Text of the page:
Tuesday, November 23, 2010
Venezuelan Black Sea Oil Route Threatens European Supplies
Belarus reversed the direction of one line in the Druzhba link’s southern branch on Nov. 21 to carry crude east to the Mozyr refinery, Dyomin said. The branch’s parallel line continues to carry Russian oil west to the Czech Republic, Croatia, Slovakia, Hungary and Germany, he said.
Russia and Belarus, which are developing a customs union with Kazakhstan, have clashed over oil export taxes as Russia moved to roll back a discount that allowed Belarus to benefit from cheap oil supplies. Russian Prime Minister Vladimir Putin said the duty may be canceled once a free-trade area is created.
Belarus plans to take delivery of as much as 9 million metric tons of crude from Venezuela next year, a Belarusian presidential administration official said in September. Belarus’s use of the line means Transneft won’t be able to increase deliveries via Druzhba’s southern branch to meet additional winter demand and won’t have an alternative route in case of an accident, Dyomin said.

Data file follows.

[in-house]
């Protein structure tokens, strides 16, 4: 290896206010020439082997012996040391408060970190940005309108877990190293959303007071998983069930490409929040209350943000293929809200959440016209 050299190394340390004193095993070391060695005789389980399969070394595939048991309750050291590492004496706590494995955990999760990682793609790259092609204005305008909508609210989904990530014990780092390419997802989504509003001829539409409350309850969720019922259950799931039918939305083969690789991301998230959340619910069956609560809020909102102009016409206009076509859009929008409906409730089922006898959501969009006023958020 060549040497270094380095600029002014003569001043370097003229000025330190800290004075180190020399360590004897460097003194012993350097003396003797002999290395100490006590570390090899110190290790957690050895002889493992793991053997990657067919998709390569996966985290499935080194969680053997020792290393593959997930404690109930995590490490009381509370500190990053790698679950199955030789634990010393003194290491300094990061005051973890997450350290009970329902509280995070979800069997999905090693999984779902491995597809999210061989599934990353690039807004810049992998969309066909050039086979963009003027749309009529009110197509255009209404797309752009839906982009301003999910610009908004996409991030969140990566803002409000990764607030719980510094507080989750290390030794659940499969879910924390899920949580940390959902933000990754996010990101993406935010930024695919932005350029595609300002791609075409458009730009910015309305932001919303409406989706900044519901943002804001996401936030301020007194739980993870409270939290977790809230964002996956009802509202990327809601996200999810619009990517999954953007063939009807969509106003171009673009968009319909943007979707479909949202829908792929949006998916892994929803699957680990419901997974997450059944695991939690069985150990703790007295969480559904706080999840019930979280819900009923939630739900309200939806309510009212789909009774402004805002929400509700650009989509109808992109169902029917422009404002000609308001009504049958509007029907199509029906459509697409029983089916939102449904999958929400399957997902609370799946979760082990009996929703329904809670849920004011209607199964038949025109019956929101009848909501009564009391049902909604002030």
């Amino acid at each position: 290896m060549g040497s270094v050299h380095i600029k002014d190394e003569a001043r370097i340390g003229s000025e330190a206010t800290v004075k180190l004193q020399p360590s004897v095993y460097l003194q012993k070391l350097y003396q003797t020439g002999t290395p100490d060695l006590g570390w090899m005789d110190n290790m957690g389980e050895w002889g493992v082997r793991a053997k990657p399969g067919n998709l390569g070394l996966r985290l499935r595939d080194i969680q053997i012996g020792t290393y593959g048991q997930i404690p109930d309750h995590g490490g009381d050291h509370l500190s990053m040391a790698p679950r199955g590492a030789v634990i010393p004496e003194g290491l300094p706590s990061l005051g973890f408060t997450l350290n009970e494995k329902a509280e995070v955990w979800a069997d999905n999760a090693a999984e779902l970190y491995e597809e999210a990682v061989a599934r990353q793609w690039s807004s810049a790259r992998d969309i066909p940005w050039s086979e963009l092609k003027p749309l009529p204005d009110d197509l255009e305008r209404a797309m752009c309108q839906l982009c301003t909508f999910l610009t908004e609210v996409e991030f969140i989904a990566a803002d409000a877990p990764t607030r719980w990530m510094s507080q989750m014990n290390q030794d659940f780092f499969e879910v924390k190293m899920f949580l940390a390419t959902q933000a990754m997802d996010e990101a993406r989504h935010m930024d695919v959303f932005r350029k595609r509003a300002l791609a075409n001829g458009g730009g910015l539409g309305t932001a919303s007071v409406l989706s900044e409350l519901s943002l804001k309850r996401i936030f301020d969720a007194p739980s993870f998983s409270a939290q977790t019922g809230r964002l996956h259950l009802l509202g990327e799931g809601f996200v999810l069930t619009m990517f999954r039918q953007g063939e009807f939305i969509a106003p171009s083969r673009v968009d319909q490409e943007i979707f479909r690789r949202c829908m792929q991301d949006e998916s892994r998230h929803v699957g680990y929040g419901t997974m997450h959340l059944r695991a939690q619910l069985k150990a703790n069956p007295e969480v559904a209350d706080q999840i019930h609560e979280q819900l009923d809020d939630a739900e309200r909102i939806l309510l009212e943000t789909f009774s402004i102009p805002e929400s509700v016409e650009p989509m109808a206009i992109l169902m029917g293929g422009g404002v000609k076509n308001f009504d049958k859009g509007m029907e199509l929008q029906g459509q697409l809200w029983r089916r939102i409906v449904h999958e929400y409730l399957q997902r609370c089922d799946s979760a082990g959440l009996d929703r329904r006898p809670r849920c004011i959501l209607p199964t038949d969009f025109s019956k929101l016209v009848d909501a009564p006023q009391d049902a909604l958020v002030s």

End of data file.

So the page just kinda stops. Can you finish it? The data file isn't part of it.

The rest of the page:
Transneft supplies to Europe have continued uninterrupted through the second line of Druzhba, which is operating at slightly more than its capacity of 17.5 million tons a year, Dyomin said. The crude Belarus received was Russian oil that Venezuela obtained via a swap at the Black Sea port of Novorossiysk, Dyomin said. The 80,000 ton cargo was carried from the Black Sea to Belarus via Ukraine’s Odessa-Brody pipeline, Dyomin said. The next delivery, of 78,200 tons of oil, is scheduled to arrive at the Odessa port on Nov. 25, Kommersant-Ukraine said yesterday.
“Why Belarus can’t take that same oil via Druzhba is beyond my understanding,” Dyomin said.
Posted courtesy of Bloomberg News. Reporter Stephen Bierman can be contacted in Moscow at firstname.lastname@example.org.
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